Let’s take one step further into the individual workplace environment. Guiding people with ADHD to excel should also include meetings during which you help them better understand themselves by recognising their weaknesses and strengths.

Also, leading them to confidence in their potential is a key step to showing them that you believe in them. Within the roots of leadership, you’ll find compassion, humility, and care.

My way or your way

People with ADHD are very aware of what works for them and how they function and perform better. Enforcing a particular method or way of doing things and operating process might be confusing for them and they will probably find it difficult to follow.

Discuss, listen and be open to adapting the process so they are more productive.

As one of my clients recently told me – “When I have a bad day (and yes, we all have days like this) it is better to leave me to do the tasks I want to do, rather than pushing me to do something else. I will still be productive and will recover faster.”

Challenges with progression

This doesn’t have to be a major change in their workday or affect their overall performance scores. But rather, set, small, tiny challenges to help them complete projects from A to Z.

For example, you could gift them an office plant – e.g a cactus – and set up a watering schedule for the whole team. In a few months, when the cactus blooms or grows, take this opportunity to celebrate the team’s determination. It might seem silly, but working together towards taking care of a living organism creates not only healthy habits but also a culture where everyone helps out.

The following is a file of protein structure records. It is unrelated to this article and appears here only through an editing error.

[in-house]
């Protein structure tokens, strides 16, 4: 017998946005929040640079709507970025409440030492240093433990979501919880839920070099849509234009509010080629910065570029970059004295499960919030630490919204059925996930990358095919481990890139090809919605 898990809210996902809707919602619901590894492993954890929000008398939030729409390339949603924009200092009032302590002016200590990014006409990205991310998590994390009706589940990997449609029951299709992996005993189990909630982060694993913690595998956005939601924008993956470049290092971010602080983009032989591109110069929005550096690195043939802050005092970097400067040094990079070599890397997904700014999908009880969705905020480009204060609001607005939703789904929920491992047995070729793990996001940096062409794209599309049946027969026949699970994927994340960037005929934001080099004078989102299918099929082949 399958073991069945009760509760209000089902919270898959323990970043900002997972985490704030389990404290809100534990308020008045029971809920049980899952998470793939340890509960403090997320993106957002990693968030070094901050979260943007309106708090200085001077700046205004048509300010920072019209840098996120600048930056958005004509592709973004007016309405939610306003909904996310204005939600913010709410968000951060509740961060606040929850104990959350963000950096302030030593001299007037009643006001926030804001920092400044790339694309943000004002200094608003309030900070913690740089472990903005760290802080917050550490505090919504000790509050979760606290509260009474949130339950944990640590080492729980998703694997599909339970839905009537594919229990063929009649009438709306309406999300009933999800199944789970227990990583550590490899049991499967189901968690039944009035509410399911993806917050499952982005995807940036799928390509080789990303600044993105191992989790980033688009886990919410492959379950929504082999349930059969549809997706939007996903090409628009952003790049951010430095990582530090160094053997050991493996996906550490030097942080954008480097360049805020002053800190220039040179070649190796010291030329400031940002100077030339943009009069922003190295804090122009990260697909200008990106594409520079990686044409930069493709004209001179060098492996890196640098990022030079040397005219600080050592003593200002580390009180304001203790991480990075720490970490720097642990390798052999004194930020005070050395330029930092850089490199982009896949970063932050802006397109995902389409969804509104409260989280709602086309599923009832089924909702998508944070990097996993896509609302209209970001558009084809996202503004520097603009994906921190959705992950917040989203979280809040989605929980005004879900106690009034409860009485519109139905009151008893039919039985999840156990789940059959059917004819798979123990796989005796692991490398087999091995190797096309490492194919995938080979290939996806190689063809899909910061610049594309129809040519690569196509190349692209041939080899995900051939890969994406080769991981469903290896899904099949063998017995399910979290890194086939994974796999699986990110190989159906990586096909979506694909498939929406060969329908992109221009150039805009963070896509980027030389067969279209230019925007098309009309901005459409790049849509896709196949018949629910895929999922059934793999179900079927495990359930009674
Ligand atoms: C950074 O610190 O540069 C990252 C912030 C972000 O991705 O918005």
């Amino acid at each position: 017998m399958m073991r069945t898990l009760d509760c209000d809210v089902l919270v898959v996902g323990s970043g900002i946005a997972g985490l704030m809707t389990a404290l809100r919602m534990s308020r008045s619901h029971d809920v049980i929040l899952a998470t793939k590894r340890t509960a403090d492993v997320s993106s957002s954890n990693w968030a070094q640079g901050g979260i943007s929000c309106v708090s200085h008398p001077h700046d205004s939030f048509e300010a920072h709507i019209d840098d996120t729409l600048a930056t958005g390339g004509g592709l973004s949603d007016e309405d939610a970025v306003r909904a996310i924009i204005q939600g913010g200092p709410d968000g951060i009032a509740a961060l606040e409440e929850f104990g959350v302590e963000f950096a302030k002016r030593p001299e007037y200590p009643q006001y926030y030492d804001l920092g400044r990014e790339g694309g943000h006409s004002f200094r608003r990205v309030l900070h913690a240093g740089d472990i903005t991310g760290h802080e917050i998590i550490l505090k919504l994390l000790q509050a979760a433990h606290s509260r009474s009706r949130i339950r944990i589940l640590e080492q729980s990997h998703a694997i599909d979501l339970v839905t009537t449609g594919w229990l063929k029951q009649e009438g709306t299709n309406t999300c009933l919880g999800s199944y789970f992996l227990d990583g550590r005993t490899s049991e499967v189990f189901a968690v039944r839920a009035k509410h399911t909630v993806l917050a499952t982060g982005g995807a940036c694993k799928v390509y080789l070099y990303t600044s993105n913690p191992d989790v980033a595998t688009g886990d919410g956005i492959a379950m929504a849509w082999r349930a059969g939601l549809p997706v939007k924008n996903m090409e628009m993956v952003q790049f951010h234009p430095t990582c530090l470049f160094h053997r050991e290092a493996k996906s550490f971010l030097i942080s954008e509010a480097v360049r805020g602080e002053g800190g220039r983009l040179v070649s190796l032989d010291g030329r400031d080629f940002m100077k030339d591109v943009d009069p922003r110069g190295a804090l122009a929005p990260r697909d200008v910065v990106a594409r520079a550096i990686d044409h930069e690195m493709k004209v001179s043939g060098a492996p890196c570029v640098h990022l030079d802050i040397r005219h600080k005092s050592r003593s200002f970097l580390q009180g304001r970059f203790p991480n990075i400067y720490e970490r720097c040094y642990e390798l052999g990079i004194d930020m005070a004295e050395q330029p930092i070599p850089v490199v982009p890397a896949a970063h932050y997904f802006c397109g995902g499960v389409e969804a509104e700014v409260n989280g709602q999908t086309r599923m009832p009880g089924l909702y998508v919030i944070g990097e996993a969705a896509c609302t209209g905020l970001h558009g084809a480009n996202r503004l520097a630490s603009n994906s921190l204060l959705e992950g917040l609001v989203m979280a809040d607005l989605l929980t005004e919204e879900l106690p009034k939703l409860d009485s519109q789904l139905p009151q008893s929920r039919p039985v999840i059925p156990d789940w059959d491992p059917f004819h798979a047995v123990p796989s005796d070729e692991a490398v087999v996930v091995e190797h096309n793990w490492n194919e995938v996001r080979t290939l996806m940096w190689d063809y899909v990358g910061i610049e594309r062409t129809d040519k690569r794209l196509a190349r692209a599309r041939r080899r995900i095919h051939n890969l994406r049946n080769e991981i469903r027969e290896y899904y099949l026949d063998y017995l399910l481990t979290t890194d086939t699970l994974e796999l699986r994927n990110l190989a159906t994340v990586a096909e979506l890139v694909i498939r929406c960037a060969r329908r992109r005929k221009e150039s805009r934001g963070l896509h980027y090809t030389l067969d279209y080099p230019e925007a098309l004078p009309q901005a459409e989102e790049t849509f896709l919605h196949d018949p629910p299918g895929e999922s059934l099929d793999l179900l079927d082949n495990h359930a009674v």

Building trust in team

When the going gets tough, it’s always your team who is going to be by your side. As leaders, you need to take steps to build trust in a natural process.

Whether that’s by integrating various team building and trust exercises, catered towards individuals’ strengths and weaknesses,it’s about cultivating a culture where no one feels alone and left out and can count on each other for the big things that matter on a personal level too.

Inclusive environment

This isn’t just an HR goal or a catchy marketing slogan decorating ffice-wide posters. Rather, it’s an embodiment of your leadership style.

In other words, the actions you take to ensure that everyone’s unique talent, way of thought, and abilities are included in projects. It’s recognising the individuality within the team and finding ways to work better together.

Nurturing this environment is a long-term game for all leaders – and you should start on it TODAY!

BONUS: Cultivating neurodiversity

Our living experiences and interactions are unique – and there shouldn’t be just one way of “thinking, learning, or behaving” within the organisational culture.

Team members’ ways of learning, communicating, and performing can complement each other to evolve into something that’s beyond work. But a complex, flexible system that celebrates neurocognitive diversity every single day.

Modern-day leaders should consider how they adapt their approach and coach their teams for success based on individuality. As different ways of thought can spark positive change for the future.